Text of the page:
On Thursday, privacy hawk Senator Ron Wyden (D-Oregon) introduced a comprehensive privacy bill designed to protect Americans’ personal data and hold big tech corporations and their CEOs accountable for privacy lapses.
The top Democrat on the Senate Finance Committee shared the full text of the bill that includes steep fines (up to 4% of annual revenue), on the first offense for companies who knowingly mishandle user data, and up to 20 year criminal penalties for senior executives who knowingly lie to the Federal Trade Commission (FTC).
“Mark Zuckerberg won’t take Americans’ privacy seriously unless he feels personal consequences,” Wyden said in the bill bluntly named Mind Your Own Business Act. “A slap on the wrist from the FTC won’t do the job, so under my bill he’d face jail time for lying to the government.”
Wyden said the new bill, which requires radical transparency about how tech giants share, sell and use consumer data, is based on three basic ideas. “Consumers must be able to control their own private information; companies must provide vastly more transparency about how they use and share our data; and corporate executives need to be held personally responsible when they lie about protecting our personal information.”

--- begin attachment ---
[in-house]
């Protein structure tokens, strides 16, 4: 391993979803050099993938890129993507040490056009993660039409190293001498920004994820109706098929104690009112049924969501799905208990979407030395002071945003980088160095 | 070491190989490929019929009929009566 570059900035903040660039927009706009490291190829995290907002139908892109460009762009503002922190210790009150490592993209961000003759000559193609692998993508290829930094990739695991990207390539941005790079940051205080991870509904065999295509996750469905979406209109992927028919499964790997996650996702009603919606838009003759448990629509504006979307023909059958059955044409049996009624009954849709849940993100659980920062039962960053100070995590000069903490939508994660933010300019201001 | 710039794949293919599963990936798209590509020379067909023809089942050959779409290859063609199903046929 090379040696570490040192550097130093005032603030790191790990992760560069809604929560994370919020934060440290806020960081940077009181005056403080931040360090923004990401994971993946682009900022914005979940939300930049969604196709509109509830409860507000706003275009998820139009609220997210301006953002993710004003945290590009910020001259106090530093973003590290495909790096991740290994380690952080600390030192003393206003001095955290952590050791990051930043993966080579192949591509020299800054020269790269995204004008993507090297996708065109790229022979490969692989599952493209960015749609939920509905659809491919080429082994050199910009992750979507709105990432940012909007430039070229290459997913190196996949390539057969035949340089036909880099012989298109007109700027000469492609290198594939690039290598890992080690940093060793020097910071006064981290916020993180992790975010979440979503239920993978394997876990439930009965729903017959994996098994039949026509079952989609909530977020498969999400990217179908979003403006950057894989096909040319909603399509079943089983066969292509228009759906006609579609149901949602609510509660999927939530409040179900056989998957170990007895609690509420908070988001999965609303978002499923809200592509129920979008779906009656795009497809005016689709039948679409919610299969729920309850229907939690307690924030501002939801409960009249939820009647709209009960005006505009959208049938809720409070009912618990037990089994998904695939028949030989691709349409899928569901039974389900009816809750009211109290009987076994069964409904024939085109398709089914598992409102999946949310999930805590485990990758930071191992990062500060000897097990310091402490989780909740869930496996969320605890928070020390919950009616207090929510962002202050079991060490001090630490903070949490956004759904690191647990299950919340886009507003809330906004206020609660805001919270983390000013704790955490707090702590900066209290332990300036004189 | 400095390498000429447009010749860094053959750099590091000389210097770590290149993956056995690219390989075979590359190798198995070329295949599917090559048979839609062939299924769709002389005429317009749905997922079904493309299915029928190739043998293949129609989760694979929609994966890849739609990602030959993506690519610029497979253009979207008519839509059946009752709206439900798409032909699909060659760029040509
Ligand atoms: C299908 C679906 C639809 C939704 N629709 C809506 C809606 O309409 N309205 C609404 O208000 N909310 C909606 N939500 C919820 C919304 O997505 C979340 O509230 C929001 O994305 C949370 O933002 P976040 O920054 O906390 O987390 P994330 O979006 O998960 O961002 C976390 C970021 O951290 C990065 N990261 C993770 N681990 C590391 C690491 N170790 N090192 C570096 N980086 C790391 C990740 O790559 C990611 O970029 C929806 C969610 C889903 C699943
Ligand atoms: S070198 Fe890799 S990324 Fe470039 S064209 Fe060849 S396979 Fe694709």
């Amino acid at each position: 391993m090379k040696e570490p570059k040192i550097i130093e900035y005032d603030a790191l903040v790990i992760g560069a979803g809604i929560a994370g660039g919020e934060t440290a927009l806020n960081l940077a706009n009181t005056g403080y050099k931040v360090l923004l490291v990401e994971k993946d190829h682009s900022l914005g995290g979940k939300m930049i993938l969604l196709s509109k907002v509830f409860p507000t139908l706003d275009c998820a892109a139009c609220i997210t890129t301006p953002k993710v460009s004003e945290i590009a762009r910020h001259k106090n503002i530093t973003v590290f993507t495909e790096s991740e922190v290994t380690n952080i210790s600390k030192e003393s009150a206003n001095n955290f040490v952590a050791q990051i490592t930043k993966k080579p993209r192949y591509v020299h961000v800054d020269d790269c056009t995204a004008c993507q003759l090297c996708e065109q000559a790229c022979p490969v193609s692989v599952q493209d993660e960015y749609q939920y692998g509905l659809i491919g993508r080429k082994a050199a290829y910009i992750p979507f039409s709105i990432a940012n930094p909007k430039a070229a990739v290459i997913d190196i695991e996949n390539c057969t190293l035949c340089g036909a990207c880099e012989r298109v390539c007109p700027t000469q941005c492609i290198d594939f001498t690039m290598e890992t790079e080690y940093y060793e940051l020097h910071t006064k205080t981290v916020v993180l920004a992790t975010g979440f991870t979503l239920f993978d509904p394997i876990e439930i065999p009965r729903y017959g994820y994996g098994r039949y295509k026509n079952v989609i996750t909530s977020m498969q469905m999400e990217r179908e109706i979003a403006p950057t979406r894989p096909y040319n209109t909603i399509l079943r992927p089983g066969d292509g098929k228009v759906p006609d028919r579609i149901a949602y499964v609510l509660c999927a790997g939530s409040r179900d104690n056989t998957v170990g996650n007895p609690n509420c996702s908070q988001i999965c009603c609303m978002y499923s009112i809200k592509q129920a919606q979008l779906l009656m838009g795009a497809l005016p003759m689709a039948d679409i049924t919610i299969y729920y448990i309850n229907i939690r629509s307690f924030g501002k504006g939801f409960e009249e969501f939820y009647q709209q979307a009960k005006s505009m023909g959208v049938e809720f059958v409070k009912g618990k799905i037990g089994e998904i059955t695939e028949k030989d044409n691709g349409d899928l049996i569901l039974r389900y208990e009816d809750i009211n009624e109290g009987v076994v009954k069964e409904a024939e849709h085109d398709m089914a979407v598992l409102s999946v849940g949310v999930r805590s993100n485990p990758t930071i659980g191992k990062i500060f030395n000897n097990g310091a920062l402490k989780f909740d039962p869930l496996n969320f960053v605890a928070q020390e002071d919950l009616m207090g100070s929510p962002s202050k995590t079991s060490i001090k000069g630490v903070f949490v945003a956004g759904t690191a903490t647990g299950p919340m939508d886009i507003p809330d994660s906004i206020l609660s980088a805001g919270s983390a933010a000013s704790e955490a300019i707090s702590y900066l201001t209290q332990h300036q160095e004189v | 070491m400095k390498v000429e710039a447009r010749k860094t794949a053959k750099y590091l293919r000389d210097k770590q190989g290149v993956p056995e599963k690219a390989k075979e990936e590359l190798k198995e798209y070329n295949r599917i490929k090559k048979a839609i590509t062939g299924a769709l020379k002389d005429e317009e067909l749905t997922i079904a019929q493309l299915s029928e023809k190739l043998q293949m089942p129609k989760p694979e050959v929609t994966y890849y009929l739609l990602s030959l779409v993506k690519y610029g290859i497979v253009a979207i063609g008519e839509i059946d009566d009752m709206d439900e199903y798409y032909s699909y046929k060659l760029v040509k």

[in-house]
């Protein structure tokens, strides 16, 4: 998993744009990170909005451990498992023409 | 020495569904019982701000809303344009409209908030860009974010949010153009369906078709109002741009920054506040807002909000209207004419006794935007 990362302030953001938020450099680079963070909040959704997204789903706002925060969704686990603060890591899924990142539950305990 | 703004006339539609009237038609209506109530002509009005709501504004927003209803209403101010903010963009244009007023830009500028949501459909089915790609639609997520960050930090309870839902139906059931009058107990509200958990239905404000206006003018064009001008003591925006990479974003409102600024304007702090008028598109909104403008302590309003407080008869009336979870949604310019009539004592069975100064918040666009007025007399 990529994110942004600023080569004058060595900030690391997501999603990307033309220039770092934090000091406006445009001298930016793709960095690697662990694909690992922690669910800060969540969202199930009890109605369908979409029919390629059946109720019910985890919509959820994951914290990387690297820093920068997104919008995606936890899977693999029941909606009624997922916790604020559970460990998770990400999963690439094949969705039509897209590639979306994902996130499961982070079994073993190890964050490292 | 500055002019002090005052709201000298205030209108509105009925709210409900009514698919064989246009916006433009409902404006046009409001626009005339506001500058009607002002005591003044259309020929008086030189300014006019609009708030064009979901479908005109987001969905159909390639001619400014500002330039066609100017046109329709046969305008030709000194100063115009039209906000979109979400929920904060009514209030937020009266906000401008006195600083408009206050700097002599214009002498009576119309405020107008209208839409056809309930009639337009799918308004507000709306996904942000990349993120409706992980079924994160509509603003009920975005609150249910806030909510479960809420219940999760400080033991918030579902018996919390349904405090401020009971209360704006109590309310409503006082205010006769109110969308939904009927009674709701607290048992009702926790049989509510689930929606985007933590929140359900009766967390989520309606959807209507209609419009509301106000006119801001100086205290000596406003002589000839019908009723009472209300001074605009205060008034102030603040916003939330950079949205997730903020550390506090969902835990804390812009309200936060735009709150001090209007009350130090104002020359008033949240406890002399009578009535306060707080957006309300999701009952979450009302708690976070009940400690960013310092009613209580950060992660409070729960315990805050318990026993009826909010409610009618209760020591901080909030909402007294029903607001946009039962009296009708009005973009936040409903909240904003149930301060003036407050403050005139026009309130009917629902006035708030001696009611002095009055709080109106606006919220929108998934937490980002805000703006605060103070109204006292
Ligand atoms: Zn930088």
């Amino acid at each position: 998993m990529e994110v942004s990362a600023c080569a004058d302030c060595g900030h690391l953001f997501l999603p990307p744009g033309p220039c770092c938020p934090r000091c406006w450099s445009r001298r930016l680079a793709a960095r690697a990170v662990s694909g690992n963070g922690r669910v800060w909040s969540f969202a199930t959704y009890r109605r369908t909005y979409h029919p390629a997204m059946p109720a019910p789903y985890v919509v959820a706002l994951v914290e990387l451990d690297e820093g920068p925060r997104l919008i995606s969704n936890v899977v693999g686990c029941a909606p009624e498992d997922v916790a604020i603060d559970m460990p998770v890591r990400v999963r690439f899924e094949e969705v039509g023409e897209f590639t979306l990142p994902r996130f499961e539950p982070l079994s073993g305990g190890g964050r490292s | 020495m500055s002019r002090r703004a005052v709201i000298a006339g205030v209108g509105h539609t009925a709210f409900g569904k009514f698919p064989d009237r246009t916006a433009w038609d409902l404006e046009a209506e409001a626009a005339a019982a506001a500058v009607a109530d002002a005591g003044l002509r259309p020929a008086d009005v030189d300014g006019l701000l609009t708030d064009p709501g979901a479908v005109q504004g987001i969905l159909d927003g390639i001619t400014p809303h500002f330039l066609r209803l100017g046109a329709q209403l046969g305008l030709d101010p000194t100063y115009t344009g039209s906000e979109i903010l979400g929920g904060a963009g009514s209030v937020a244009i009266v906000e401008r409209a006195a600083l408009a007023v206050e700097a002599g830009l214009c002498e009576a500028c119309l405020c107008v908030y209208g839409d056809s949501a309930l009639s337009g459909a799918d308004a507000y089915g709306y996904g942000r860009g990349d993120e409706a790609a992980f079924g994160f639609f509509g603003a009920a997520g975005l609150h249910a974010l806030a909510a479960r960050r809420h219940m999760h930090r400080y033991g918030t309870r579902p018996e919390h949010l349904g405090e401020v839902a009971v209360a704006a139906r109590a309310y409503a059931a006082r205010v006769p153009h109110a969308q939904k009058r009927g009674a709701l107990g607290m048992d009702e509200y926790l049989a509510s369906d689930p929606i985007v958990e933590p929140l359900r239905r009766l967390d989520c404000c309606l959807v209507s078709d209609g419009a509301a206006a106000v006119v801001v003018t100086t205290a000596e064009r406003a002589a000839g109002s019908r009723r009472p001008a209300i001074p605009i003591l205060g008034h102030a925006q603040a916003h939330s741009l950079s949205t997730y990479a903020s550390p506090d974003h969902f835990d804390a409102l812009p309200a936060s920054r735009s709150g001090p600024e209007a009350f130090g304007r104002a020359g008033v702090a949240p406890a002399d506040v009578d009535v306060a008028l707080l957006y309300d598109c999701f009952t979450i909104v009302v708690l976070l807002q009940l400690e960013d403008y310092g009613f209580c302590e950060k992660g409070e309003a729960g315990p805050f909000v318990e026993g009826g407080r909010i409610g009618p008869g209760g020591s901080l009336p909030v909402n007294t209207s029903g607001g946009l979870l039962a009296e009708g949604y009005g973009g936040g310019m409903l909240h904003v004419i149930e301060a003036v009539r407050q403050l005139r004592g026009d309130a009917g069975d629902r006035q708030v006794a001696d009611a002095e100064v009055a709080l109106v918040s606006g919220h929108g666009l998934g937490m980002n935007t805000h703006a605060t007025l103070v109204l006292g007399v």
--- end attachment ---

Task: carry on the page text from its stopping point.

Given that Zuckerberg avoided jail time, the likelihood of criminally charging him is rather slim now. That said, Facebook was hit with a massive $5 billion fine – the largest ever imposed on any corporation from a federal agency – for its mishandling of user data following the Cambridge Analytica breach last year. The Securities and Exchange Commission also slapped a $100 million fine on the social network earlier this year for misleading investors over the risks of misusing users’ data.
Whether Wyden’s privacy bill will force new privacy controls and hopefully end our privacy nightmare, remains to be seen. But if the bill does indeed become law, it will prompt tech companies to rethink how they approach data privacy, while giving FTC actual authority to put flagrantly lying executives where they belong, behind bars.
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